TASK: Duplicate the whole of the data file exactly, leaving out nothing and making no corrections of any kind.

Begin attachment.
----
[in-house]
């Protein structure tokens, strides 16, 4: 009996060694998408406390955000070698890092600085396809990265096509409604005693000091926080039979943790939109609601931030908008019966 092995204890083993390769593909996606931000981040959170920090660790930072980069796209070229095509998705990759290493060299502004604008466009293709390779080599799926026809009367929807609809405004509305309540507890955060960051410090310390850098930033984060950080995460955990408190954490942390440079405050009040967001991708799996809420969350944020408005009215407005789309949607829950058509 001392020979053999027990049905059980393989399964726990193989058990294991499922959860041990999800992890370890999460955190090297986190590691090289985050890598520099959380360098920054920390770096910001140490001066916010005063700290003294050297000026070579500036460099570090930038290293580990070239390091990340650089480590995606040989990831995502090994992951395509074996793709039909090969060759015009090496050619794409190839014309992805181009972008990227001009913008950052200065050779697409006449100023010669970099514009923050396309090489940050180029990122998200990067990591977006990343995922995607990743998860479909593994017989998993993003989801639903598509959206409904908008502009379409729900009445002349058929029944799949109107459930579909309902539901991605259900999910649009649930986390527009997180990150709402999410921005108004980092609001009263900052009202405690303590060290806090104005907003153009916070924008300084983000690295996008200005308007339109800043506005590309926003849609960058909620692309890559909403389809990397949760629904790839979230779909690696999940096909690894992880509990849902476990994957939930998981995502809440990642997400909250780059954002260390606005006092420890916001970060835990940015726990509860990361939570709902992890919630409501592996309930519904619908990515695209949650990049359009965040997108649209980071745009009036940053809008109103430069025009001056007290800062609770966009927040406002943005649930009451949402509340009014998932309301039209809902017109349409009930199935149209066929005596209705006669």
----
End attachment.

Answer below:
[in-house]
């Protein structure tokens, strides 16, 4: 009996060694998408406390955000070698890092600085396809990265096509409604005693000091926080039979943790939109609601931030908008019966 092995204890083993390769593909996606931000981040959170920090660790930072980069796209070229095509998705990759290493060299502004604008466009293709390779080599799926026809009367929807609809405004509305309540507890955060960051410090310390850098930033984060950080995460955990408190954490942390440079405050009040967001991708799996809420969350944020408005009215407005789309949607829950058509 001392020979053999027990049905059980393989399964726990193989058990294991499922959860041990999800992890370890999460955190090297986190590691090289985050890598520099959380360098920054920390770096910001140490001066916010005063700290003294050297000026070579500036460099570090930038290293580990070239390091990340650089480590995606040989990831995502090994992951395509074996793709039909090969060759015009090496050619794409190839014309992805181009972008990227001009913008950052200065050779697409006449100023010669970099514009923050396309090489940050180029990122998200990067990591977006990343995922995607990743998860479909593994017989998993993003989801639903598509959206409904908008502009379409729900009445002349058929029944799949109107459930579909309902539901991605259900999910649009649930986390527009997180990150709402999410921005108004980092609001009263900052009202405690303590060290806090104005907003153009916070924008300084983000690295996008200005308007339109800043506005590309926003849609960058909620692309890559909403389809990397949760629904790839979230779909690696999940096909690894992880509990849902476990994957939930998981995502809440990642997400909250780059954002260390606005006092420890916001970060835990940015726990509860990361939570709902992890919630409501592996309930519904619908990515695209949650990049359009965040997108649209980071745009009036940053809008109103430069025009001056007290800062609770966009927040406002943005649930009451949402509340009014998932309301039209809902017109349409009930199935149209066929005596209705006669």